BBQ Sauces, Rubs and Marinades For Dummies
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Mistakes are bound to happen as you explore barbecue cooking, but they are a part of the BBQ adventure. Here are five rookie mistakes to avoid:
  • Being in a hurry. If you want fast, cook a grilled cheese. If you want barbecue, chill out. Slow is the essence of barbecue. Cooking at low temperatures for a goodly amount of time is what makes barbecue barbecue and makes the meat melt in your mouth.

    Before you cook, put some thought into how much time you're going to need, how you want to season or sauce your product, and the sides you want to serve with it. Good planning makes you less likely to get distracted when your meat needs you most.

  • Taking meat from fridge to fire. Putting meat onto the grate right from the refrigerator adds a lot of cold air to your smoker, and that's likely to lead to condensation of creosote from the charcoal. The creosote floats up via the smoke and onto your meat, adding an undesirable flavor and texture. So let your meat sit at room temperature for about an hour before cooking. Most recipes count on your doing so and advise cooking times that are based on the meat starting at about room temperature.

    Letting meat rest at room temperature for more than an hour is a bad idea. When it gets too warm, it also becomes susceptible to bacteria.

  • Adding sauce too early. Two mainstays of barbecue sauces, sugar and tomatoes, have low heat tolerance and cook faster than meat. Apply these types of sauces too early and you'll end up with a burnt, black, crackling coating before the meat is done. So wait until the meat is almost finished cooking before you add a sweet sauce with tomatoes. A minute or two on each side of the meat over a low to moderate flame is all the time the sauce needs to add taste and texture.

  • Poking holes into the meat. Don't use a fork to move the meat. You want to keep the precious juices inside the meat, so use tongs. Stab it, and you provide a sure route for the juices to ooze out, taking with them any hope you had for great barbecue.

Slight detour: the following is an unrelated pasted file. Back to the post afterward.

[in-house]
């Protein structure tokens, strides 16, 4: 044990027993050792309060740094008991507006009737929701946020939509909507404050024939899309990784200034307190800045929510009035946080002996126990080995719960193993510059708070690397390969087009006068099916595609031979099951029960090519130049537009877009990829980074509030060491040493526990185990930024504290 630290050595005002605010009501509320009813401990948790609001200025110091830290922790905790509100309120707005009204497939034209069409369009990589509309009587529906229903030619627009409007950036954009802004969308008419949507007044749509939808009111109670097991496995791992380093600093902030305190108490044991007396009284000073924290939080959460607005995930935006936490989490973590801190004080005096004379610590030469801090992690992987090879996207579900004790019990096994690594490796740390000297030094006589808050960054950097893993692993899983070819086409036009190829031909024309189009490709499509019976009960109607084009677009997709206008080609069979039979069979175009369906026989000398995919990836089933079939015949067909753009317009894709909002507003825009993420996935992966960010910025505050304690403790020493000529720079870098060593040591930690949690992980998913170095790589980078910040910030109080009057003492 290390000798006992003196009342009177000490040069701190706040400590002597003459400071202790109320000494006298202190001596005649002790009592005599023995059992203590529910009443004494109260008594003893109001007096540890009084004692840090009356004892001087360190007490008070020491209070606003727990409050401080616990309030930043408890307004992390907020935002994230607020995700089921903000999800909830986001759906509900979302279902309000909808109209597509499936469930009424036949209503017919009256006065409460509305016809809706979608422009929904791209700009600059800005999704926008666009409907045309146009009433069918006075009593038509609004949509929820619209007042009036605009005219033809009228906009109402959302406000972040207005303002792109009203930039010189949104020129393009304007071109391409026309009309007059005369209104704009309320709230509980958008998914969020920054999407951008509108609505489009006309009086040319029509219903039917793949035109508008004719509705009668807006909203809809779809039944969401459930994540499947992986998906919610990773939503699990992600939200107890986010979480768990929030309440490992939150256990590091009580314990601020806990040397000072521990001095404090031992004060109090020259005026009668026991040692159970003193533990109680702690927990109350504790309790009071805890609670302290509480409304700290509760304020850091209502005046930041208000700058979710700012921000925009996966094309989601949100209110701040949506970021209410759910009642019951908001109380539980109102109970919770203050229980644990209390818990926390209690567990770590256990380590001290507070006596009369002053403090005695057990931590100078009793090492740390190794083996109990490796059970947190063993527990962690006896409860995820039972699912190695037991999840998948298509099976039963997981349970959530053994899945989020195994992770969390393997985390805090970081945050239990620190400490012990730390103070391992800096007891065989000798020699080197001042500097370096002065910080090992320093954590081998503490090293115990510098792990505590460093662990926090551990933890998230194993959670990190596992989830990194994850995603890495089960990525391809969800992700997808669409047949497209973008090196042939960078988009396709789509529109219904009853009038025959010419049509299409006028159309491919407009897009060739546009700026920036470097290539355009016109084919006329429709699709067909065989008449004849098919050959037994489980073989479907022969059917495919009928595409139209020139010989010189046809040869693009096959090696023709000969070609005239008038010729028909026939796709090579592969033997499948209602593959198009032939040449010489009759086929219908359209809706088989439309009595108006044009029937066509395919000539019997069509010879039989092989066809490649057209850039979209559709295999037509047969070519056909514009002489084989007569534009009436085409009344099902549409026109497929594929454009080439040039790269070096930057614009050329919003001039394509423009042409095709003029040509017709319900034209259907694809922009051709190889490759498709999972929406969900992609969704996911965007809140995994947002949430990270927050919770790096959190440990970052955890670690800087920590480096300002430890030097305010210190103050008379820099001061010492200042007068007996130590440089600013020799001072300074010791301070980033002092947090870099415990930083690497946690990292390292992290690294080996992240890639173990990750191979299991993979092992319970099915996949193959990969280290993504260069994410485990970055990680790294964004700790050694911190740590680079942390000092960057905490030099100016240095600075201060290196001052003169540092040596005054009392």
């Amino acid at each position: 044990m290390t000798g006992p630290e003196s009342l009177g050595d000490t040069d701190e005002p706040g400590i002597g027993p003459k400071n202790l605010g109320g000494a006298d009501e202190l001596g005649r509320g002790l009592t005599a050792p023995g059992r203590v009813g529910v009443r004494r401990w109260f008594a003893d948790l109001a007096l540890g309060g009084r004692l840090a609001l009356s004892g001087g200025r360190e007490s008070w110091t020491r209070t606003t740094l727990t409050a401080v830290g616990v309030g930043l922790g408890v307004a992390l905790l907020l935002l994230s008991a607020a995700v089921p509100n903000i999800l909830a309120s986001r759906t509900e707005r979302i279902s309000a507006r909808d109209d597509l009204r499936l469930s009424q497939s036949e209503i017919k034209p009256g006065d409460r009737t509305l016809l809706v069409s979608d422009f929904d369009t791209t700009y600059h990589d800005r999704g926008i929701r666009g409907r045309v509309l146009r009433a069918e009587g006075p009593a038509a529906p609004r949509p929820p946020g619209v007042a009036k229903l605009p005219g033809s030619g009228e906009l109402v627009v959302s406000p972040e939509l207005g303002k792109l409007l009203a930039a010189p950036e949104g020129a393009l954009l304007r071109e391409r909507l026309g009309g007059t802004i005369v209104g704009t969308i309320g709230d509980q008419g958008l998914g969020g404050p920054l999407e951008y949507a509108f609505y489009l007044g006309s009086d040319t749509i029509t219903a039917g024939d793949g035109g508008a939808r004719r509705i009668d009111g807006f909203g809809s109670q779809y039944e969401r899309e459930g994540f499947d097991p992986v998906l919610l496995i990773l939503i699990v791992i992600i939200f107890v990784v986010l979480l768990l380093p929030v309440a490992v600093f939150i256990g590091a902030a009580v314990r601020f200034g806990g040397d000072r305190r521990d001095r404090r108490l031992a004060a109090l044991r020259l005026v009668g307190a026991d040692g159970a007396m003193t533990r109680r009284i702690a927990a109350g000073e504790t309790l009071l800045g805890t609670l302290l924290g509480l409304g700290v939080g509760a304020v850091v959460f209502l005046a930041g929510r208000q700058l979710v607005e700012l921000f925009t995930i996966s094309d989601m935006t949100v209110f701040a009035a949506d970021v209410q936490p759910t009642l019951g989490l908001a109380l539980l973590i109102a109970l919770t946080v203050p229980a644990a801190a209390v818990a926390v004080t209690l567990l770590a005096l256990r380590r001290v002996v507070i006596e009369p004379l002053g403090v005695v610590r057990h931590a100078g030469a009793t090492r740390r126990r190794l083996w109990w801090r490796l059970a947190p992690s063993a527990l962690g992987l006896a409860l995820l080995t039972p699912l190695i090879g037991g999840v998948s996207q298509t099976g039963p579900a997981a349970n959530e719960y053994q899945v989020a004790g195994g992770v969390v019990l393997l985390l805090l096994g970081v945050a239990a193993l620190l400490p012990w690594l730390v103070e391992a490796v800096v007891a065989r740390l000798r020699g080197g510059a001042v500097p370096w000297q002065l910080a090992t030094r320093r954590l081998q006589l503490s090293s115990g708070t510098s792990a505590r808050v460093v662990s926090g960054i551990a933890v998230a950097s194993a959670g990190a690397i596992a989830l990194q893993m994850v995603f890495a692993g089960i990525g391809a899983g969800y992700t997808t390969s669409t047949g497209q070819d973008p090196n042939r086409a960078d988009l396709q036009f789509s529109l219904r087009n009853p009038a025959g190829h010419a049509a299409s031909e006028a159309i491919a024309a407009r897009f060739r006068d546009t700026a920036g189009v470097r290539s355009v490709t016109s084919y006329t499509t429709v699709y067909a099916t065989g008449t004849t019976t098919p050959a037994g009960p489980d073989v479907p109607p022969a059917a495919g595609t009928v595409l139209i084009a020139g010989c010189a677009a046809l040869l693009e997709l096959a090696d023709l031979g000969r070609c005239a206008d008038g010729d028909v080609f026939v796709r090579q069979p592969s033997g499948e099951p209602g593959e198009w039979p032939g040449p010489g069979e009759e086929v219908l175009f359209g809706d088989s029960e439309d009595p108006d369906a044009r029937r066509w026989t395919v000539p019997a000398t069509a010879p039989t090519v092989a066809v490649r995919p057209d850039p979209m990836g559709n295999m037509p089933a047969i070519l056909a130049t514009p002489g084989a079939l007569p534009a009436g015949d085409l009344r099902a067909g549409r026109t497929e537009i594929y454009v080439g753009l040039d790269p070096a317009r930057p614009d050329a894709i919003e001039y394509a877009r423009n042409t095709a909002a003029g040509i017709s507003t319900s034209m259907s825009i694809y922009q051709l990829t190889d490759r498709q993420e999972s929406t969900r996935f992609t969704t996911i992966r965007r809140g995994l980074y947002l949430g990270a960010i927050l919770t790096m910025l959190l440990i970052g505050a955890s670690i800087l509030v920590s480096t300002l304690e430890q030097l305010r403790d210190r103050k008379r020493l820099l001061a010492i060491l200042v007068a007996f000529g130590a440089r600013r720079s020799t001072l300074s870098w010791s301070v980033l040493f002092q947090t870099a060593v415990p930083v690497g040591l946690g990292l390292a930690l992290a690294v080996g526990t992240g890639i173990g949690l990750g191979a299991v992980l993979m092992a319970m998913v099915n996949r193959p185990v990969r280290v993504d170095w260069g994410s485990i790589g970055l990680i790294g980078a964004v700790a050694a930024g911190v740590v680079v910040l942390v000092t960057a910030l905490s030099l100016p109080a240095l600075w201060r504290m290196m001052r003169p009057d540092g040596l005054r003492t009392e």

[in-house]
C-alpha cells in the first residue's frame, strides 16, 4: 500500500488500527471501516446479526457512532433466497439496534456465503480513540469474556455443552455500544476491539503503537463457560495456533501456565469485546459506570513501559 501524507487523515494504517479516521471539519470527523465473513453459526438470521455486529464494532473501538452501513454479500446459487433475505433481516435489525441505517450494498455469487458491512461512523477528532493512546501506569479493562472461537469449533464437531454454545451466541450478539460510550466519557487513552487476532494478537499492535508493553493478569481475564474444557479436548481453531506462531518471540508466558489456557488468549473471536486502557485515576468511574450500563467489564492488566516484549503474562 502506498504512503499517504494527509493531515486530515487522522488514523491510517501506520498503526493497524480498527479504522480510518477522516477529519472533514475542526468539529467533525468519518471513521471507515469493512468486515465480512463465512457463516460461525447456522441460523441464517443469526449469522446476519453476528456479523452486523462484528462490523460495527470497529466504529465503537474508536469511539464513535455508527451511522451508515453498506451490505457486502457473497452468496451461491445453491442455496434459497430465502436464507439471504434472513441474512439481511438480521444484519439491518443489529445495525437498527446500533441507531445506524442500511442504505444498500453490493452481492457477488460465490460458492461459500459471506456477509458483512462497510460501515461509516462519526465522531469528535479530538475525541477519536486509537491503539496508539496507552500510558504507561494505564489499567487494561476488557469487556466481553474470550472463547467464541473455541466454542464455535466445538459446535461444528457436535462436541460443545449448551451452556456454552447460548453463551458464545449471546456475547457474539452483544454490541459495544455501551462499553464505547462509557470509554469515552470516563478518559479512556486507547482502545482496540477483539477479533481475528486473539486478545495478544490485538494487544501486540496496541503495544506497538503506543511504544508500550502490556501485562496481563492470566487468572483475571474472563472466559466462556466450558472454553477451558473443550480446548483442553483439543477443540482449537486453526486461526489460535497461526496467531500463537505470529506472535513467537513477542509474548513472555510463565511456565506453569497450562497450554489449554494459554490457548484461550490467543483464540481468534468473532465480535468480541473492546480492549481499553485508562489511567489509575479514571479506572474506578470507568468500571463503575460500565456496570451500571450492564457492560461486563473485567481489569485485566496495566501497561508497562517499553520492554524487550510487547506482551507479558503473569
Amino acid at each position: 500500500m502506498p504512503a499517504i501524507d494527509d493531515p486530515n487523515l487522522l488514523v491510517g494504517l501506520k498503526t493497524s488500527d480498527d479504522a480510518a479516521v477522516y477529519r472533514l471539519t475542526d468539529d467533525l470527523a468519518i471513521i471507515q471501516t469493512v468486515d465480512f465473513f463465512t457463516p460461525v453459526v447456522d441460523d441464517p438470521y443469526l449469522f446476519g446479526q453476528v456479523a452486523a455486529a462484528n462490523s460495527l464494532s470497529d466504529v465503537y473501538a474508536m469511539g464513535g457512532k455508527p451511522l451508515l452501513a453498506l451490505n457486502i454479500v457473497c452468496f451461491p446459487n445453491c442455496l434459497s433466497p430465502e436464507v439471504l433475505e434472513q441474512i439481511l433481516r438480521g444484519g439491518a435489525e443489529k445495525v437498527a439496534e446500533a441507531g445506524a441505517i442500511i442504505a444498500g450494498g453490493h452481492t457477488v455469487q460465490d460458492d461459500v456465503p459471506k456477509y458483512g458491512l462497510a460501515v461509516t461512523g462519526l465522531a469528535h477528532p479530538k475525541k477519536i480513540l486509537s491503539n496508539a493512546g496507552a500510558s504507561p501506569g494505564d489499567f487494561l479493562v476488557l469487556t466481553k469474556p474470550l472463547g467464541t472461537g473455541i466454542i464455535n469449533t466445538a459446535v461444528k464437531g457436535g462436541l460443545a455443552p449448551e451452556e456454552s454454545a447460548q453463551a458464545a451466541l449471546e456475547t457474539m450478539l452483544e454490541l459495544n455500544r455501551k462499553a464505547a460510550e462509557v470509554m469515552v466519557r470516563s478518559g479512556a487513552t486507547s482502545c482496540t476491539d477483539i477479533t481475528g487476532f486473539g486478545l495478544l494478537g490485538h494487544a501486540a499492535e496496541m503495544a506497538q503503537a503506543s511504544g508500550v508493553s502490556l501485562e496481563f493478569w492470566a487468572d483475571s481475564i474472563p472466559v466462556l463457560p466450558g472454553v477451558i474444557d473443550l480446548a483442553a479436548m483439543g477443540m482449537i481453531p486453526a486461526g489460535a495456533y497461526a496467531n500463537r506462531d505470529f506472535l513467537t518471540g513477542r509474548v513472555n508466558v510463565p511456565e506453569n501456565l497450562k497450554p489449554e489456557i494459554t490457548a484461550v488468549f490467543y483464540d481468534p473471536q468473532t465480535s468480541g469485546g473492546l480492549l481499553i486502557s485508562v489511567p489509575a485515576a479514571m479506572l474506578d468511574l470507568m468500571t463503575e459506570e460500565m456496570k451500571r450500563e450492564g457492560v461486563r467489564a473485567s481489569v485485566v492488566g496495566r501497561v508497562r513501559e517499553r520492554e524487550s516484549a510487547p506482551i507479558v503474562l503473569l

• Forgetting rest time: Slice into meat before giving it a chance to rest, and you lose almost half the juices. Meat juices go where the heat is lowest, so give them a chance at your cutting board and they run for it. Allow the meat to rest after you take it off the heat: The juices will be reabsorbed by the proteins that set them free in the first place. Cut into a well-rested piece of meat, and you find tender juiciness rather than a puddle around your desiccated pork chop.

About This Article

This article is from the book:

About the book authors:

Traci Cumbay: Traci cooks and eats quite a bit and then writes about the experiences for publications in Indianapolis, Indiana, where she lives with her husband and son.

Tom Schneider: Tom’s passion for authentic barbecue arose during his high school days in Oklahoma and burgeoned over 20 years of uncovering traditional barbecue joints while traveling the United States. Tom is primarily a self-taught cook who, for the past decade, has leveraged his commitment to barbecue into award-winning barbecue recipes while competing in sanctioned barbecue competitions and formal barbecue judging. Tom is owner and pit master for Poppi-Q Bar-B-Que, a specialty catering business in the Indianapolis market.

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